The many facets of David Diamond

This morning I sat down to talk with Peter Elliot, a friend and former neighbor of the late composer David Diamond.  At Jines on Park Avenue (with the fabulous mezzo-soprano Stephanie Blythe eating breakfast only a few tables away!) Peter pulled out a white plastic bag stuffed with treasures: a whimsical letter from David to his kid brother (see picture below), the first Diamond LP he owned, and a fistful of old photos of the composer spending time with the Elliot family on Edgerton Street.

Who was David Diamond?  The irascible neighbor who constantly complained about the other neighbors' dogs?  Or a gentle man with a soft spot for the Elliot’s black cat Charcoal?  Both.  The bitter artist who allegedly punched a singer in the nose was also a sentimental loner who wept watching old Greta Garbo movies.  Playful, fastidious, and often angry, Diamond produced the luminous tone poem The Enormous Room AND dirge-like symphonies and thorny chamber music that may languish for eternity.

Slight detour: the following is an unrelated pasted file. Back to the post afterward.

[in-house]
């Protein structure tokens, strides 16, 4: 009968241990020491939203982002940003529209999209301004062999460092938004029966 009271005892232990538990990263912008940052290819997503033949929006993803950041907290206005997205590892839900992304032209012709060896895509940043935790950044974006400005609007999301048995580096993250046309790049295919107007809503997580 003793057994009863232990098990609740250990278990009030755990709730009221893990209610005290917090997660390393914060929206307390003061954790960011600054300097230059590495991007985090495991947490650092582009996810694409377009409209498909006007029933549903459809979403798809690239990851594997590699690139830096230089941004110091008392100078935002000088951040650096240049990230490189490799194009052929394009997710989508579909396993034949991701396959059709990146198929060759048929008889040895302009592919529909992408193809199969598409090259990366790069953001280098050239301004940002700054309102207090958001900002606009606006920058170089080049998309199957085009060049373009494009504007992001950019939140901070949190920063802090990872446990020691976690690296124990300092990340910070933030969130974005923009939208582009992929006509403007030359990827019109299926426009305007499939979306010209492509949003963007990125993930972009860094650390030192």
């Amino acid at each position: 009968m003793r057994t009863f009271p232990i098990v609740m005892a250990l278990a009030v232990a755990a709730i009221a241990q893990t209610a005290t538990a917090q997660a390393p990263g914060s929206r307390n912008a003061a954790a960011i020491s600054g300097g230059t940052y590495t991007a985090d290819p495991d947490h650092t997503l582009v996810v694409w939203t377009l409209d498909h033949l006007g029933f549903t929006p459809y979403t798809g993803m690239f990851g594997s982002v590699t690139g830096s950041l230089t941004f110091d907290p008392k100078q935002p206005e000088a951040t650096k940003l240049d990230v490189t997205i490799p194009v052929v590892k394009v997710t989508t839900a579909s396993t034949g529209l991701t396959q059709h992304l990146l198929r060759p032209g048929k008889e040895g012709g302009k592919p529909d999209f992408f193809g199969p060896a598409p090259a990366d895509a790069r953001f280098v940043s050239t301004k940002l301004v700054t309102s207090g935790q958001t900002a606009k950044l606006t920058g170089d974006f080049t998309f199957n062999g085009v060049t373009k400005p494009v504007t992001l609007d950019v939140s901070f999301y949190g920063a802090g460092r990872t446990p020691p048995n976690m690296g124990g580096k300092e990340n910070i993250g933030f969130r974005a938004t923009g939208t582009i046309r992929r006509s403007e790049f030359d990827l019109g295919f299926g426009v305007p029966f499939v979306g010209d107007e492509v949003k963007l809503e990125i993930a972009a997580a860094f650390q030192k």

You’ll be hearing more about composer David Diamond in the coming months.  This year marks the 100th anniversary of this birth on July 9, 1915.  WXXI is preparing a nationally-syndicated radio special, and I’ve been combing through archival interviews, listening, and thinking about ways to cast a fresh light on his music and legacy as a major American composer.  Did you know him?  Please contact me. I’d like to hear your impressions.  Or share your stories on Peter’s excellent website here.